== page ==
by Melanie and Jim
We decided to take a different path for our walk. Normally, we just go out the front or back door and take one of seven or eight possible routes for our walk. This time, we drove two miles for new scenery. This was one of the last times to see the colors and leaves this beautiful. Rain is forecast and will bring down the leaves faster. This new location proved to be a gorgeous setting with tall stately trees and brown, yellow, and orange colors. Near the end of our walk, we got very excited about some large animal tracks in the mud and sand. Feel free to add your own observations about what is going on in your backyard.
The large dark brown honey locust seed pods were scattered on the ground in many areas. The honey locust is related to the pea plant. The honey locust has a defensive shield of 4-6″ long thorns along the trunk. It is one of the seven trees you will probably never climb.
A number of these were in a sunny patch. I believe it is called Datura. Sometimes it is called Angel’s Trumpets and Jimsonweed. These seed pods are quite well protected. Thanks to fellow blogger The Novice Gardener for helping ID this thing. I thought it might be a Castor Bean. Here is a quote about toxicity. Don’t eat them.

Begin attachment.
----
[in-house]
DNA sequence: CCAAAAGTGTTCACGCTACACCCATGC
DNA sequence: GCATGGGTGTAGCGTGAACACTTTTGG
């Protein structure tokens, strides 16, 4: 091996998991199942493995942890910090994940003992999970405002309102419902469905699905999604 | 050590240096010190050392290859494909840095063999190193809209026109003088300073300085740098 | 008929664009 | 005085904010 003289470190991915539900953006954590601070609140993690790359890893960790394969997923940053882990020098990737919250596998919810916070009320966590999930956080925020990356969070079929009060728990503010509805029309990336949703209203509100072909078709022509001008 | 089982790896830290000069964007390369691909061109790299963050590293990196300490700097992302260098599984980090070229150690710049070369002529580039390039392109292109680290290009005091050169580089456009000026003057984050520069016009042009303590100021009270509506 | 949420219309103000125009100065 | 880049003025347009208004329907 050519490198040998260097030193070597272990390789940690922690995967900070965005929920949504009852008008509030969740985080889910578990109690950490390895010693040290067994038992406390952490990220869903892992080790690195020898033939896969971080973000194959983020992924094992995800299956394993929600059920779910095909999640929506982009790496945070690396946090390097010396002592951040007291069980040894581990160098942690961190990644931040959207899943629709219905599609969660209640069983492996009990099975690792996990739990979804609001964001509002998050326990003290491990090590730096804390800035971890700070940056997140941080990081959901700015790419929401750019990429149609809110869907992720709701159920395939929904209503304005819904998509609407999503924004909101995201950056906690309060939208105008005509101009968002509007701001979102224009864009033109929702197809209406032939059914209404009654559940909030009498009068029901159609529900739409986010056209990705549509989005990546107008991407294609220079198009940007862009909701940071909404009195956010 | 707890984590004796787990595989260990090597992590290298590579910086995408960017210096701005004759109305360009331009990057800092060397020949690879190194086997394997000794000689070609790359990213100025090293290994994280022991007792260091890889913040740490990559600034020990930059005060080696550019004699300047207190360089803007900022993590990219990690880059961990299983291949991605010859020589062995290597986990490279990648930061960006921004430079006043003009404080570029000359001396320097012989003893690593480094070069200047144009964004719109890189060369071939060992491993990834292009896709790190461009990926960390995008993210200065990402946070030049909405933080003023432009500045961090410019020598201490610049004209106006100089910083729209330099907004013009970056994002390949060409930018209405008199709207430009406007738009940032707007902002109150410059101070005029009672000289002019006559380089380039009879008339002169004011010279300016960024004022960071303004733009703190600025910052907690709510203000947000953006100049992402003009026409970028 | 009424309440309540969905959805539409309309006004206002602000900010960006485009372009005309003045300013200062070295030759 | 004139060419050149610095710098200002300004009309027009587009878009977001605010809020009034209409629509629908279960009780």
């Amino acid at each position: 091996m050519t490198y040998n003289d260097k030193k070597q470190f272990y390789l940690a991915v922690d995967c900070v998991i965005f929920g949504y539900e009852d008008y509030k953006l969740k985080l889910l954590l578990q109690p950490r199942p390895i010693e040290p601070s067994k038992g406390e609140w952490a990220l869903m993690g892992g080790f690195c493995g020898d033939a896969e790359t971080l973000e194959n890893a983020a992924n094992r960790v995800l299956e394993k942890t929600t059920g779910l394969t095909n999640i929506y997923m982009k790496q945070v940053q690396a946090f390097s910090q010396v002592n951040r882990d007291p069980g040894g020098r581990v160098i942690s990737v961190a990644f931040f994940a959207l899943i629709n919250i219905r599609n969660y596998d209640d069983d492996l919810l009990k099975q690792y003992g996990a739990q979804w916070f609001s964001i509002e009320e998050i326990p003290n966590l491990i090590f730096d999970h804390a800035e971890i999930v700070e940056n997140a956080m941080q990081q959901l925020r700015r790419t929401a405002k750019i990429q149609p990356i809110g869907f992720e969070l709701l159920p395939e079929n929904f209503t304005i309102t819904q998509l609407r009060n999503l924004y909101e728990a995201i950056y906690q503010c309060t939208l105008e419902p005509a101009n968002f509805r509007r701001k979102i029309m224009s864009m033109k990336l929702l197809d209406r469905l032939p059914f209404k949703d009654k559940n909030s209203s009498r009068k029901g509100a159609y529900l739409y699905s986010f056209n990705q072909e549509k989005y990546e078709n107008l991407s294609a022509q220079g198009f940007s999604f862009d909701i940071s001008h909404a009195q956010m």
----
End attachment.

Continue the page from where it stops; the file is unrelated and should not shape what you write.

All Datura plants contain tropane alkaloids such as scopolamine, hyoscyamine, and atropine, primarily in their seeds and flowers. Because of the presence of these substances, Datura has been used for centuries in some cultures as a poison and as a hallucinogen.
Many of these rose hips were on the ends of the branches in a patch of wild roses.
Trees in this woods are twisted and bent. Here are some common examples.
No walk would be complete without some regurgitated rodents. There were several different ones in this collection of pellets.
Near the end of our walk, we crossed a bridge over this stream. It goes by the name of Clear Creek. During the heavy rains of spring and early summer, this turns into a deep and flooding river which is anything but clear.
Investigating the sand and mud along the banks, we found several large animal tracks along with those of raccoon, possum, and birds. Reports in recent years include sightings and the shooting of mountain lion only a few miles from here in Iowa. Our interest was peaked when we saw these. Are you any good at animal identification using their tracks? We went home and studied to find out what could make these. See if you can ID it. Offer your thoughts in the comments section.